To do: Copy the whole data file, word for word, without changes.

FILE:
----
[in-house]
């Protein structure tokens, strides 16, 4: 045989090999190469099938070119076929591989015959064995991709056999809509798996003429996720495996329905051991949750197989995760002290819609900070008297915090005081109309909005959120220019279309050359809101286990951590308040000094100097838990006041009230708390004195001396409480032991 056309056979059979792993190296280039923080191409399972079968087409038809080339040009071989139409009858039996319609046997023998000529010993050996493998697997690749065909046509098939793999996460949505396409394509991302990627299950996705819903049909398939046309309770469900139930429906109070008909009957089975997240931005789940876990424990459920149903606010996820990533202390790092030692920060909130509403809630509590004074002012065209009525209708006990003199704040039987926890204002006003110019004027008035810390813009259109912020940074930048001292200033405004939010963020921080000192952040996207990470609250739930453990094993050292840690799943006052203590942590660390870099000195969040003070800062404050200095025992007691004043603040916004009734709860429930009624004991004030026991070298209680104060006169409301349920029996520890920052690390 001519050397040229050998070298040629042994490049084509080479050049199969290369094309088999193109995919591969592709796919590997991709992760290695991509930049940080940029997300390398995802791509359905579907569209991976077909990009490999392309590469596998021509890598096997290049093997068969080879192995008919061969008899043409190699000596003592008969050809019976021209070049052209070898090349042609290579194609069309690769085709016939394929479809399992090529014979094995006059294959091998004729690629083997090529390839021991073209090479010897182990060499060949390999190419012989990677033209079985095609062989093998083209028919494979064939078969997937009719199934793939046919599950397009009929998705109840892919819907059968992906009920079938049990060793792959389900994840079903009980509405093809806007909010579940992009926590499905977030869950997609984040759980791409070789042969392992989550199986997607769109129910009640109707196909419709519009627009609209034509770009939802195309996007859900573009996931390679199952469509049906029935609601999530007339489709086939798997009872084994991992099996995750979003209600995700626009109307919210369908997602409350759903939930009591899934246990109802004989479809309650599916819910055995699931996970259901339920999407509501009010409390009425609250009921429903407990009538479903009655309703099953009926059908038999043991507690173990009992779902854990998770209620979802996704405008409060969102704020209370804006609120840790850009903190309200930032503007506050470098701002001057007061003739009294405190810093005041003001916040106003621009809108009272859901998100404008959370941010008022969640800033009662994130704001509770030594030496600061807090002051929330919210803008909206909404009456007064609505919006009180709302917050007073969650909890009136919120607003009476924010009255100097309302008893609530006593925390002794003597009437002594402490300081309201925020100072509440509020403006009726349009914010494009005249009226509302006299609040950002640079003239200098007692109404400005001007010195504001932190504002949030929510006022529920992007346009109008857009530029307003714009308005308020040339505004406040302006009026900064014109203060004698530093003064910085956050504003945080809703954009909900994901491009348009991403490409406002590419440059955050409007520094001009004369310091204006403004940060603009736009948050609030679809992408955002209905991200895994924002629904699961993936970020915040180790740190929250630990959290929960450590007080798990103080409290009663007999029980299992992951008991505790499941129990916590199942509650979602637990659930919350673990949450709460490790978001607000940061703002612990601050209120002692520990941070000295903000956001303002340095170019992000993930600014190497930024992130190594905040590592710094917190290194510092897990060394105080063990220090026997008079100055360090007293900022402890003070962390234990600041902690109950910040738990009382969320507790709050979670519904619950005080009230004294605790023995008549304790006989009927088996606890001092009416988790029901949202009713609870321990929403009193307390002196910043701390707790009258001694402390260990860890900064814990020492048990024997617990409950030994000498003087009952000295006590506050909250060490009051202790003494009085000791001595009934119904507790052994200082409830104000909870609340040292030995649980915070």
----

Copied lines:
[in-house]
């Protein structure tokens, strides 16, 4: 045989090999190469099938070119076929591989015959064995991709056999809509798996003429996720495996329905051991949750197989995760002290819609900070008297915090005081109309909005959120220019279309050359809101286990951590308040000094100097838990006041009230708390004195001396409480032991 056309056979059979792993190296280039923080191409399972079968087409038809080339040009071989139409009858039996319609046997023998000529010993050996493998697997690749065909046509098939793999996460949505396409394509991302990627299950996705819903049909398939046309309770469900139930429906109070008909009957089975997240931005789940876990424990459920149903606010996820990533202390790092030692920060909130509403809630509590004074002012065209009525209708006990003199704040039987926890204002006003110019004027008035810390813009259109912020940074930048001292200033405004939010963020921080000192952040996207990470609250739930453990094993050292840690799943006052203590942590660390870099000195969040003070800062404050200095025992007691004043603040916004009734709860429930009624004991004030026991070298209680104060006169409301349920029996520890920052690390 001519050397040229050998070298040629042994490049084509080479050049199969290369094309088999193109995919591969592709796919590997991709992760290695991509930049940080940029997300390398995802791509359905579907569209991976077909990009490999392309590469596998021509890598096997290049093997068969080879192995008919061969008899043409190699000596003592008969050809019976021209070049052209070898090349042609290579194609069309690769085709016939394929479809399992090529014979094995006059294959091998004729690629083997090529390839021991073209090479010897182990060499060949390999190419012989990677033209079985095609062989093998083209028919494979064939078969997937009719199934793939046919599950397009009929998705109840892919819907059968992906009920079938049990060793792959389900994840079903009980509405093809806007909010579940992009926590499905977030869950997609984040759980791409070789042969392992989550199986997607769109129910009640109707196909419709519009627009609209034509770009939802195309996007859900573009996931390679199952469509049906029935609601999530007339489709086939798997009872084994991992099996995750979003209600995700626009109307919210369908997602409350759903939930009591899934246990109802004989479809309650599916819910055995699931996970259901339920999407509501009010409390009425609250009921429903407990009538479903009655309703099953009926059908038999043991507690173990009992779902854990998770209620979802996704405008409060969102704020209370804006609120840790850009903190309200930032503007506050470098701002001057007061003739009294405190810093005041003001916040106003621009809108009272859901998100404008959370941010008022969640800033009662994130704001509770030594030496600061807090002051929330919210803008909206909404009456007064609505919006009180709302917050007073969650909890009136919120607003009476924010009255100097309302008893609530006593925390002794003597009437002594402490300081309201925020100072509440509020403006009726349009914010494009005249009226509302006299609040950002640079003239200098007692109404400005001007010195504001932190504002949030929510006022529920992007346009109008857009530029307003714009308005308020040339505004406040302006009026900064014109203060004698530093003064910085956050504003945080809703954009909900994901491009348009991403490409406002590419440059955050409007520094001009004369310091204006403004940060603009736009948050609030679809992408955002209905991200895994924002629904699961993936970020915040180790740190929250630990959290929960450590007080798990103080409290009663007999029980299992992951008991505790499941129990916590199942509650979602637990659930919350673990949450709460490790978001607000940061703002612990601050209120002692520990941070000295903000956001303002340095170019992000993930600014190497930024992130190594905040590592710094917190290194510092897990060394105080063990220090026997008079100055360090007293900022402890003070962390234990600041902690109950910040738990009382969320507790709050979670519904619950005080009230004294605790023995008549304790006989009927088996606890001092009416988790029901949202009713609870321990929403009193307390002196910043701390707790009258001694402390260990860890900064814990020492048990024997617990409950030994000498003087009952000295006590506050909250060490009051202790003494009085000791001595009934119904507790052994200082409830104000909870609340040292030995649980915070």